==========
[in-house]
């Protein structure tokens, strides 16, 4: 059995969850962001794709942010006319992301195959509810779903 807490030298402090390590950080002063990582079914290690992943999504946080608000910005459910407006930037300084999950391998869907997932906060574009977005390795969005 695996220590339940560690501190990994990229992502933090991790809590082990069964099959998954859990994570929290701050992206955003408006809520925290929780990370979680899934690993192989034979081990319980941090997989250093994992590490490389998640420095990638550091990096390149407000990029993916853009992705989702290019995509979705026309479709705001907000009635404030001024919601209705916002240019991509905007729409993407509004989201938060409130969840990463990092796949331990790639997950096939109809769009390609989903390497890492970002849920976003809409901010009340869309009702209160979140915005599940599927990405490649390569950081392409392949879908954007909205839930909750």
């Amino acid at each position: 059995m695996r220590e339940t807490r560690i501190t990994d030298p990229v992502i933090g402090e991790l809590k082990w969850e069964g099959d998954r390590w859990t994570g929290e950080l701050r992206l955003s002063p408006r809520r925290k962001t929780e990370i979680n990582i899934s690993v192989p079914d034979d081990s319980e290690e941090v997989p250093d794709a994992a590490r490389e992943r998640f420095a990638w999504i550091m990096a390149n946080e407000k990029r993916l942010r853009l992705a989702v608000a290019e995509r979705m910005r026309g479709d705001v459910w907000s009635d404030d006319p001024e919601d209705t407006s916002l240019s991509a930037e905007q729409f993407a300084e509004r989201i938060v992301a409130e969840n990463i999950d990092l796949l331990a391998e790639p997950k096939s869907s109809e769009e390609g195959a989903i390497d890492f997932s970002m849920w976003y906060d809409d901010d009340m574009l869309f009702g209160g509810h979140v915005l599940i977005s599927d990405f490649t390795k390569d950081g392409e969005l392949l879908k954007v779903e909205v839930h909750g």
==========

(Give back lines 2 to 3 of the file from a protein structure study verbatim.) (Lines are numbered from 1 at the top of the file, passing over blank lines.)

């Protein structure tokens, strides 16, 4: 059995969850962001794709942010006319992301195959509810779903 807490030298402090390590950080002063990582079914290690992943999504946080608000910005459910407006930037300084999950391998869907997932906060574009977005390795969005 695996220590339940560690501190990994990229992502933090991790809590082990069964099959998954859990994570929290701050992206955003408006809520925290929780990370979680899934690993192989034979081990319980941090997989250093994992590490490389998640420095990638550091990096390149407000990029993916853009992705989702290019995509979705026309479709705001907000009635404030001024919601209705916002240019991509905007729409993407509004989201938060409130969840990463990092796949331990790639997950096939109809769009390609989903390497890492970002849920976003809409901010009340869309009702209160979140915005599940599927990405490649390569950081392409392949879908954007909205839930909750």
């Amino acid at each position: 059995m695996r220590e339940t807490r560690i501190t990994d030298p990229v992502i933090g402090e991790l809590k082990w969850e069964g099959d998954r390590w859990t994570g929290e950080l701050r992206l955003s002063p408006r809520r925290k962001t929780e990370i979680n990582i899934s690993v192989p079914d034979d081990s319980e290690e941090v997989p250093d794709a994992a590490r490389e992943r998640f420095a990638w999504i550091m990096a390149n946080e407000k990029r993916l942010r853009l992705a989702v608000a290019e995509r979705m910005r026309g479709d705001v459910w907000s009635d404030d006319p001024e919601d209705t407006s916002l240019s991509a930037e905007q729409f993407a300084e509004r989201i938060v992301a409130e969840n990463i999950d990092l796949l331990a391998e790639p997950k096939s869907s109809e769009e390609g195959a989903i390497d890492f997932s970002m849920w976003y906060d809409d901010d009340m574009l869309f009702g209160g509810h979140v915005l599940i977005s599927d990405f490649t390795k390569d950081g392409e969005l392949l879908k954007v779903e909205v839930h909750g």